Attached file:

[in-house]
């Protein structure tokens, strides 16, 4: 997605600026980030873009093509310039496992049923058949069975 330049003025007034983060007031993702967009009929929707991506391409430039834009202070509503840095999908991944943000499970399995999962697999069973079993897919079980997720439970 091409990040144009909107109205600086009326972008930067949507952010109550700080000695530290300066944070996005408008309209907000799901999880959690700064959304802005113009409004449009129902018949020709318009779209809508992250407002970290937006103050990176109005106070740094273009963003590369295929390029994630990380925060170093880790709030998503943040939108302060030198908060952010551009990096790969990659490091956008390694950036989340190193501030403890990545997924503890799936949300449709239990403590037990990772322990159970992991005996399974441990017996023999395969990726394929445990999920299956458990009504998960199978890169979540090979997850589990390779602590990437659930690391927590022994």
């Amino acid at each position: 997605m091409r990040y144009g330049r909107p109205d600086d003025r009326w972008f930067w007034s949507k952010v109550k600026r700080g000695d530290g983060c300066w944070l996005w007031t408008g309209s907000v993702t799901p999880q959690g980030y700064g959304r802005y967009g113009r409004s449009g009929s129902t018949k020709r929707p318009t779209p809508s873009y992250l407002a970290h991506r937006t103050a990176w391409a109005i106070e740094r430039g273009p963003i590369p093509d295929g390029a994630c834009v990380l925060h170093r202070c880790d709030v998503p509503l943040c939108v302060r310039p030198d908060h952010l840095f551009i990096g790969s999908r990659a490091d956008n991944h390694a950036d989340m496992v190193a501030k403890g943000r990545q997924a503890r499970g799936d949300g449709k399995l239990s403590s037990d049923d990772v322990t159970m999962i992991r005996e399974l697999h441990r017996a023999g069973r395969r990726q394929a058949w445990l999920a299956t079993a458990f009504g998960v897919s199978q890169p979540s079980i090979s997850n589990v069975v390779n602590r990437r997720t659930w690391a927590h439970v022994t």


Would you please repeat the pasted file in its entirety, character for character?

[in-house]
């Protein structure tokens, strides 16, 4: 997605600026980030873009093509310039496992049923058949069975 330049003025007034983060007031993702967009009929929707991506391409430039834009202070509503840095999908991944943000499970399995999962697999069973079993897919079980997720439970 091409990040144009909107109205600086009326972008930067949507952010109550700080000695530290300066944070996005408008309209907000799901999880959690700064959304802005113009409004449009129902018949020709318009779209809508992250407002970290937006103050990176109005106070740094273009963003590369295929390029994630990380925060170093880790709030998503943040939108302060030198908060952010551009990096790969990659490091956008390694950036989340190193501030403890990545997924503890799936949300449709239990403590037990990772322990159970992991005996399974441990017996023999395969990726394929445990999920299956458990009504998960199978890169979540090979997850589990390779602590990437659930690391927590022994």
């Amino acid at each position: 997605m091409r990040y144009g330049r909107p109205d600086d003025r009326w972008f930067w007034s949507k952010v109550k600026r700080g000695d530290g983060c300066w944070l996005w007031t408008g309209s907000v993702t799901p999880q959690g980030y700064g959304r802005y967009g113009r409004s449009g009929s129902t018949k020709r929707p318009t779209p809508s873009y992250l407002a970290h991506r937006t103050a990176w391409a109005i106070e740094r430039g273009p963003i590369p093509d295929g390029a994630c834009v990380l925060h170093r202070c880790d709030v998503p509503l943040c939108v302060r310039p030198d908060h952010l840095f551009i990096g790969s999908r990659a490091d956008n991944h390694a950036d989340m496992v190193a501030k403890g943000r990545q997924a503890r499970g799936d949300g449709k399995l239990s403590s037990d049923d990772v322990t159970m999962i992991r005996e399974l697999h441990r017996a023999g069973r395969r990726q394929a058949w445990l999920a299956t079993a458990f009504g998960v897919s199978q890169p979540s079980i090979s997850n589990v069975v390779n602590r990437r997720t659930w690391a927590h439970v022994t």